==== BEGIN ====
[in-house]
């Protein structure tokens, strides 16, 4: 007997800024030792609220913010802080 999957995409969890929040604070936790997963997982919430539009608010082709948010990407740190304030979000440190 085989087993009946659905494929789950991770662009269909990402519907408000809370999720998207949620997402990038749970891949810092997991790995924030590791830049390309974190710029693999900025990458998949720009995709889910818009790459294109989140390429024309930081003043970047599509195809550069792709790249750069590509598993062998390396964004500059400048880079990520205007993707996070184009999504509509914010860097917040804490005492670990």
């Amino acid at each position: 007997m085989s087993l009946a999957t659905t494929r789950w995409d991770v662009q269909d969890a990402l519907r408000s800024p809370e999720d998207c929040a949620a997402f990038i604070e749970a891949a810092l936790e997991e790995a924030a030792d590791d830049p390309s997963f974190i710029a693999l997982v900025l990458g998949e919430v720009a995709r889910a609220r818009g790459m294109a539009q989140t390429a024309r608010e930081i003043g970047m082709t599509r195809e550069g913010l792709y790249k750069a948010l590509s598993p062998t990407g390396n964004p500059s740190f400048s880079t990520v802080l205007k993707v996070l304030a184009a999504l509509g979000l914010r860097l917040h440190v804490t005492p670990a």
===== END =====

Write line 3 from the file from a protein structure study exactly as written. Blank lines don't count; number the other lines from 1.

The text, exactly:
């Amino acid at each position: 007997m085989s087993l009946a999957t659905t494929r789950w995409d991770v662009q269909d969890a990402l519907r408000s800024p809370e999720d998207c929040a949620a997402f990038i604070e749970a891949a810092l936790e997991e790995a924030a030792d590791d830049p390309s997963f974190i710029a693999l997982v900025l990458g998949e919430v720009a995709r889910a609220r818009g790459m294109a539009q989140t390429a024309r608010e930081i003043g970047m082709t599509r195809e550069g913010l792709y790249k750069a948010l590509s598993p062998t990407g390396n964004p500059s740190f400048s880079t990520v802080l205007k993707v996070l304030a184009a999504l509509g979000l914010r860097l917040h440190v804490t005492p670990a």